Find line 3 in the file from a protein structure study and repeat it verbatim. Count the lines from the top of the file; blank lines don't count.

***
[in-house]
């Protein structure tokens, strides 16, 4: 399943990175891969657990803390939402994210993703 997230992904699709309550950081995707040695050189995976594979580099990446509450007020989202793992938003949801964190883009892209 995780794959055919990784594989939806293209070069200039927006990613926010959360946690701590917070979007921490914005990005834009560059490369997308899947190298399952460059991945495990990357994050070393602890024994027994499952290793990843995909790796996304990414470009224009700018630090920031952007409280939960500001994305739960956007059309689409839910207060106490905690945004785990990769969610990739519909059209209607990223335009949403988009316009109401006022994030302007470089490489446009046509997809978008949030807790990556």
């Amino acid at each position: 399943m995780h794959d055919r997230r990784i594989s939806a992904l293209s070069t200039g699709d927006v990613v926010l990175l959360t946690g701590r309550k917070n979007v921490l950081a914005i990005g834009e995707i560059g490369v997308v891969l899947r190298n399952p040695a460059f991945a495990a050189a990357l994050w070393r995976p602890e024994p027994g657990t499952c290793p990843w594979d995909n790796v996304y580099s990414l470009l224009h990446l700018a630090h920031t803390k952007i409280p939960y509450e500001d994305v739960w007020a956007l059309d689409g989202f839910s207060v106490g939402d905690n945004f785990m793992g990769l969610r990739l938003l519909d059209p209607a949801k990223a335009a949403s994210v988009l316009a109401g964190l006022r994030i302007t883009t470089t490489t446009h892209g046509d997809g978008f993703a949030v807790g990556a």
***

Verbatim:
């Amino acid at each position: 399943m995780h794959d055919r997230r990784i594989s939806a992904l293209s070069t200039g699709d927006v990613v926010l990175l959360t946690g701590r309550k917070n979007v921490l950081a914005i990005g834009e995707i560059g490369v997308v891969l899947r190298n399952p040695a460059f991945a495990a050189a990357l994050w070393r995976p602890e024994p027994g657990t499952c290793p990843w594979d995909n790796v996304y580099s990414l470009l224009h990446l700018a630090h920031t803390k952007i409280p939960y509450e500001d994305v739960w007020a956007l059309d689409g989202f839910s207060v106490g939402d905690n945004f785990m793992g990769l969610r990739l938003l519909d059209p209607a949801k990223a335009a949403s994210v988009l316009a109401g964190l006022r994030i302007t883009t470089t490489t446009h892209g046509d997809g978008f993703a949030v807790g990556a």